The Higher Education sector is on the cusp of change. The advancements in digital technology have altered the shape of education. Learners have an expectation that the courses they take will mould around their lives; not the other way round.
Today’s universities are competing for learners in a landscape that is mostly unrecognizable to people who studied as recently as five years ago. Fast forward five years into the future, and there will be no such thing as a typical student – nor a typical student experience. Demand on institutions to offer courses that attract an ever larger and diverse range of students continues, whilst budget restrictions mean finding ways to get more for less.
The pressure is on for colleges and universities to adapt to learner led pedagogical practices, in flexible learning environments. It is vital that institutions respond to demand, but it often means that administrators are dealing with a multitude of courses, taught by a number of faculty members, using an array of different methods . For administrators currently working in this way, the thought of implementing the change necessary to embed digital courseware through a personalized learning program can seem intimidating when the workload is already hectic.
This article looks at the importance of making changes now, and strategies to steer a steady path during this time of change, enabling a clean transition and impacting positive change throughout the whole institution.
Diversity = Diversify
America is more diverse than ever before, which means that students come to the Higher Education sector from an ever wider range of backgrounds and demographics. At the same time, universities are actively appealing to females and other underrepresented students, many of whom will be first generation university students. Mature students come back to education after spending years in the workforce. Students study part-time, full-time or fully online, and have their own external responsibilities and commitments. There is no longer a common unifier – other than a desire for a good education.
The modern student is more attuned to the advancements – and advantages – of education technology and they want it built into their education. Institutions that can’t, or won’t, adapt will suffer in the sector as more learners opt into personalized (and adaptive) learning systems. Empowering students through personalized learning – so they can control what, how, and when they learn – will encourage a new kind of collaboration through knowledge building and interconnection between students and faculty.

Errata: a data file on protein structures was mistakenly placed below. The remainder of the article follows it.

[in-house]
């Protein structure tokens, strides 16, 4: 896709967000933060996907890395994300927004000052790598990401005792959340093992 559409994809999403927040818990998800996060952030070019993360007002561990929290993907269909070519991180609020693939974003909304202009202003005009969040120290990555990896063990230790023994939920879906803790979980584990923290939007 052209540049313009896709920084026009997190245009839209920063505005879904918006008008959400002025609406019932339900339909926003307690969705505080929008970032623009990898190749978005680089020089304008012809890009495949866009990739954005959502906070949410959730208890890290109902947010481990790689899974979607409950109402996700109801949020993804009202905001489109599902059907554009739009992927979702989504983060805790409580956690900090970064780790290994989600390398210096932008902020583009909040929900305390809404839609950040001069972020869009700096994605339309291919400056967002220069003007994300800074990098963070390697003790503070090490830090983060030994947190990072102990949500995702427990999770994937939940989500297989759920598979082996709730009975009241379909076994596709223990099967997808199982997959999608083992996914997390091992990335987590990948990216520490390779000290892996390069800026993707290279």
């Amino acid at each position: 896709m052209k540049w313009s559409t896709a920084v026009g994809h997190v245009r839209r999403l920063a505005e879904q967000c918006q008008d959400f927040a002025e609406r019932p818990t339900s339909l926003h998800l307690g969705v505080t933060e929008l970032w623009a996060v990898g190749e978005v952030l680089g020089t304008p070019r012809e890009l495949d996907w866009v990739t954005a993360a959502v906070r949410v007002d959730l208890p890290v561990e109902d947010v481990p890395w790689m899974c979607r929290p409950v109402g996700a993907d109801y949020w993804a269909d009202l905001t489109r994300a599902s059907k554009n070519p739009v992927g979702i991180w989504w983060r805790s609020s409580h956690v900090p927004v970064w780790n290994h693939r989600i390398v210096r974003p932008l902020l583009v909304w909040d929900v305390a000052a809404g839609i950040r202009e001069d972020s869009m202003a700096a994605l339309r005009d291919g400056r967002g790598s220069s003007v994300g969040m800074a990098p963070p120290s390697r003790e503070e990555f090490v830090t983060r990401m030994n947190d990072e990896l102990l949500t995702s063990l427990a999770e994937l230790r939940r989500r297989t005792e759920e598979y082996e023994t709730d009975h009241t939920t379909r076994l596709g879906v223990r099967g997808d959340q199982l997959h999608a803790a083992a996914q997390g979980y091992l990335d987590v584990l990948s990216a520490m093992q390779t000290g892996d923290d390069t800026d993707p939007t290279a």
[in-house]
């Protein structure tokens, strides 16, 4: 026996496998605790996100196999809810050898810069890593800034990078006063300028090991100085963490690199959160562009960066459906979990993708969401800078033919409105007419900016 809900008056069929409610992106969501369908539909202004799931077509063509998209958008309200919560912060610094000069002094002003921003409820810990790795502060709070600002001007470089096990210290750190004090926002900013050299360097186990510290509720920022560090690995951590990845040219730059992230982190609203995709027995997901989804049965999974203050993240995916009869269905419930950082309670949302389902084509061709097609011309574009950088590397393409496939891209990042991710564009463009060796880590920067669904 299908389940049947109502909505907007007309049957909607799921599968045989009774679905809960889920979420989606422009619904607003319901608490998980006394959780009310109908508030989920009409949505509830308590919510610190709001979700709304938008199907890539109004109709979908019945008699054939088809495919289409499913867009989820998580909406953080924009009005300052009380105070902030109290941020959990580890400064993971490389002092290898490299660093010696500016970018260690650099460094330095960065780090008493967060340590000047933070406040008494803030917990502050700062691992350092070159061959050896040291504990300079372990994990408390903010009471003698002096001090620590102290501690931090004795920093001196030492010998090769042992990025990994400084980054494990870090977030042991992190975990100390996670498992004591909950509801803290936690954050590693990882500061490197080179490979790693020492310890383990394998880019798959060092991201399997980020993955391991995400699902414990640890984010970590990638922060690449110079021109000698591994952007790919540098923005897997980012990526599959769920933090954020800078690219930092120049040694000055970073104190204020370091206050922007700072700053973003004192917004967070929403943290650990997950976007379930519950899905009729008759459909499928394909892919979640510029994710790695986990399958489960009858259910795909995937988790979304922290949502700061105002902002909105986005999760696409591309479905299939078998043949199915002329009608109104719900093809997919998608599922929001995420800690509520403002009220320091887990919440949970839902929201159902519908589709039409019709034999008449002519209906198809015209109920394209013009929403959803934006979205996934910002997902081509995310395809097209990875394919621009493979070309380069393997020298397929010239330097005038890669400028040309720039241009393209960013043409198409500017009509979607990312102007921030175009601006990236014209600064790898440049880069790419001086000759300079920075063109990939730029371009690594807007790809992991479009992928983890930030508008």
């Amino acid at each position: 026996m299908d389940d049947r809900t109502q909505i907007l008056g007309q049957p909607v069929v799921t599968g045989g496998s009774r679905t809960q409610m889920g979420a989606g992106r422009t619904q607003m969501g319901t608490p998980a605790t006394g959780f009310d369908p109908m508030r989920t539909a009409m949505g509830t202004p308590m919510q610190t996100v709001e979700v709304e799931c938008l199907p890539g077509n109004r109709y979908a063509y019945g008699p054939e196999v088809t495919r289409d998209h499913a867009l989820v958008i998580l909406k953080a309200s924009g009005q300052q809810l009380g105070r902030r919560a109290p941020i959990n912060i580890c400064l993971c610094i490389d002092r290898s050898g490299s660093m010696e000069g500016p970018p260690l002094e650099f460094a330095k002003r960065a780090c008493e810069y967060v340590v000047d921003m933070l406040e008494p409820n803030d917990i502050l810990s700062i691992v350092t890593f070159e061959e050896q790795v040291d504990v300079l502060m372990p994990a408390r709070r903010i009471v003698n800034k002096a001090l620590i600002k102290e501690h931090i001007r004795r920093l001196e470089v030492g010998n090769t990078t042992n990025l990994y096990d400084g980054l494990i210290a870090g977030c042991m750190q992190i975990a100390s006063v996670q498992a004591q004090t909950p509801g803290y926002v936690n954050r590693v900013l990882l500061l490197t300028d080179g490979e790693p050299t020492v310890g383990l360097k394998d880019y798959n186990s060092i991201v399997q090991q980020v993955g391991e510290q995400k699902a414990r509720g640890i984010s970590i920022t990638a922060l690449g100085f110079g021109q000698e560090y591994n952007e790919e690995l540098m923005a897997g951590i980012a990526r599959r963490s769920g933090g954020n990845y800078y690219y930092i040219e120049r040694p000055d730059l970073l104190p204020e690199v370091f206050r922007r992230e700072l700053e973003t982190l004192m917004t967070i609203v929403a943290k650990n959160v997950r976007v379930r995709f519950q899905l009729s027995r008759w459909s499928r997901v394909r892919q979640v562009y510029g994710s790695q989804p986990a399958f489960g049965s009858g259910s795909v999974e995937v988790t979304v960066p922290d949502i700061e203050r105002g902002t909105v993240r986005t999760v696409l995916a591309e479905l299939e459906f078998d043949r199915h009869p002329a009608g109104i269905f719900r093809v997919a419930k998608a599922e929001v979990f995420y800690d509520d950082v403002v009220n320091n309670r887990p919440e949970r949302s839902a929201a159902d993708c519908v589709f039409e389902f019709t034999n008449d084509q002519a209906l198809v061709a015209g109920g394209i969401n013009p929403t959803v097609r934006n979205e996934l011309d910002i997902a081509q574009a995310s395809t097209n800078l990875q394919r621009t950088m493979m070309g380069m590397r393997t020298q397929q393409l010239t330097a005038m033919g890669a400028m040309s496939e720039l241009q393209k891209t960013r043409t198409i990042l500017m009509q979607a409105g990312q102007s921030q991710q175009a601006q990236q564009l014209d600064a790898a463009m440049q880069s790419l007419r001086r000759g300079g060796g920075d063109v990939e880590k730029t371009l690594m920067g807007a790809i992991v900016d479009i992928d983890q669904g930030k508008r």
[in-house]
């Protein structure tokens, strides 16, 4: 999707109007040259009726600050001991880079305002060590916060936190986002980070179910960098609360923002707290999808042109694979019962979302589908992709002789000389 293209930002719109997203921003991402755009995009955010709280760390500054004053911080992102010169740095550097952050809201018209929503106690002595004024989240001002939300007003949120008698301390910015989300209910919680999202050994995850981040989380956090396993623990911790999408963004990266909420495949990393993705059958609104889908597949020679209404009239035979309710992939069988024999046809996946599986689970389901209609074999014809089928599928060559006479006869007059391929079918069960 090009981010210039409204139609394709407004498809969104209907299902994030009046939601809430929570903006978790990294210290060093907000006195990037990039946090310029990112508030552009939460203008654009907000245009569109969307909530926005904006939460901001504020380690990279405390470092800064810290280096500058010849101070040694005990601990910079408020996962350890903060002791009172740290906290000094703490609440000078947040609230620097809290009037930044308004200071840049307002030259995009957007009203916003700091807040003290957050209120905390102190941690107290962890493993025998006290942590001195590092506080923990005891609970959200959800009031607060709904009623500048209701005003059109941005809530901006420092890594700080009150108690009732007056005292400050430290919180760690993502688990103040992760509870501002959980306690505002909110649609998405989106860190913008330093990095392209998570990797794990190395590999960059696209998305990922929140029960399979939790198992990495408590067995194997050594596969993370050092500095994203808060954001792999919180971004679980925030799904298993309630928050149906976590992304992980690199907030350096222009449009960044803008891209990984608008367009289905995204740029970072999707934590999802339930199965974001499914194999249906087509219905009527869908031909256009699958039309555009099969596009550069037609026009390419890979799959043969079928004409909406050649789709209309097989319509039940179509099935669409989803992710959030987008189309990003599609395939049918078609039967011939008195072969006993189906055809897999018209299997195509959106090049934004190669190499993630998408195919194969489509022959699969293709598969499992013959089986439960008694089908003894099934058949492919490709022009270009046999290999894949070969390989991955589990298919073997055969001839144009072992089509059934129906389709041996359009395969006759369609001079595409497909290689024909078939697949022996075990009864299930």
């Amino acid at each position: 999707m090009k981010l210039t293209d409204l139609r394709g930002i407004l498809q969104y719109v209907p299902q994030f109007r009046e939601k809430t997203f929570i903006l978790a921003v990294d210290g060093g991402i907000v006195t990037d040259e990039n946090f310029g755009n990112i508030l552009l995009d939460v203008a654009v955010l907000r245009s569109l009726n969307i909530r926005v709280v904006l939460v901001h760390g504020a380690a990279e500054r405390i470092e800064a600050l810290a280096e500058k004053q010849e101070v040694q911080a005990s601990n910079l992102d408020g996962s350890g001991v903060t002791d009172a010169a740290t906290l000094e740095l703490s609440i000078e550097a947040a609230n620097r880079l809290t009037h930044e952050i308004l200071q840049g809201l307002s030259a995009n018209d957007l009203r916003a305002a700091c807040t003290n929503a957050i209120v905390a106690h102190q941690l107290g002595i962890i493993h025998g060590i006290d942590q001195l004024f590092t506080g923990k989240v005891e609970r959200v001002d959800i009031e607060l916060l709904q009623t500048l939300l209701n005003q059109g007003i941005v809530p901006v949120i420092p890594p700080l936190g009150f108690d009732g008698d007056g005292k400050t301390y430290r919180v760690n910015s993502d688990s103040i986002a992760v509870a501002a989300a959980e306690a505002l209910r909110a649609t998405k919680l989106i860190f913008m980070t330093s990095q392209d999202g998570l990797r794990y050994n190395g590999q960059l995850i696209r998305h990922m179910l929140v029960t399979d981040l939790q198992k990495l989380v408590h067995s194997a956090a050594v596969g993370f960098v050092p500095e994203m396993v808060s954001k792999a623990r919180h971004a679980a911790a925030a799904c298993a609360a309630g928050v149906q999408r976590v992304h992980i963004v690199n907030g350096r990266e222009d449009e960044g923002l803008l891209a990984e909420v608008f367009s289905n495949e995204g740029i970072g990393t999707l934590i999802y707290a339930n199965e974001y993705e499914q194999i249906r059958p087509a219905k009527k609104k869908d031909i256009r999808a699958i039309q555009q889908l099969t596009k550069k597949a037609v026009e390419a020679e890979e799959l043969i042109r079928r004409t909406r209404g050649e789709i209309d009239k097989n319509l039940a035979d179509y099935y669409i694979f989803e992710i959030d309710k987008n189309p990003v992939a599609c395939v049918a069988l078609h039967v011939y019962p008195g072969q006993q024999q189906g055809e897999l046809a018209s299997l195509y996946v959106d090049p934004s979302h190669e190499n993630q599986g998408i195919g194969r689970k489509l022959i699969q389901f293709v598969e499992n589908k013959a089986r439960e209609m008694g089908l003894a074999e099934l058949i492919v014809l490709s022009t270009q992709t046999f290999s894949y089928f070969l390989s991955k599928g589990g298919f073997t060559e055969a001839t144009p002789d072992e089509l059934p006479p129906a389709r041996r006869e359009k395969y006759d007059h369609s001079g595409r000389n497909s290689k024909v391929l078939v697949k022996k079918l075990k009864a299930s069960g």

Earlier in 2016, the New Media Consortium and the Educause Learning Initiative launched a Horizon report which looked at the five-year horizon for higher education institutions. The report identified a number of ways technology will impact the higher education sector, changing planning and decision making across institutions.
The report highlighted the shift in the design of learning spaces that the sector will see in the next three to five years. It identified the need to create more flexible spaces to increase mobility, and to support web conferencing and other remote communication facilities. The report also foresees a “removal of books and serial journals” from libraries and classrooms as students continue to use their personal devices – and adaptive technologies – to engage differently with course content.
The advancements in technologies do not just benefit the student. Administrators and instructors are developing a greater awareness of using Ed Tech data analytics to gain a deeper understanding of how to attain students.
The future today…
With their investment into the Next Generation Courseware Challenge and adaptive learning, the Bill and Melinda Gates Foundation made a clear statement of their belief that personalized learning will revolutionize higher education. Personalized learning isn’t a new method in education, however, with advances in machine learning and data analytics, it is possible to personalize the learning experience for every student in every class for the first time. Although reports on efficacy are so far inconclusive, this scalability and promise to truly impact both students’ success and instructors’ workloads leads to increasing commitment to adaptive learning in higher education.
Ready for the ‘Real World’
The growth in adaptive learning is not just restricted to the education sector. The use of adaptive techware has become big business in the corporate sector too. ‘Switched on’ businesses are training employees using adaptive platforms – resulting in more personalized training and career development. Students well versed in using adaptive learning are set to learn more effectively in workplaces utilizing the same technology, and their digital skills will be well honed – ahead of their peers who did not have personalized learning programs at university.
By addressing student demand for technology in the classroom and adopting personalized learning approaches, institutions will position themselves as forerunner in the sector. Implement adaptive technologies now and your institution will be providing the skills required for student’s future – today.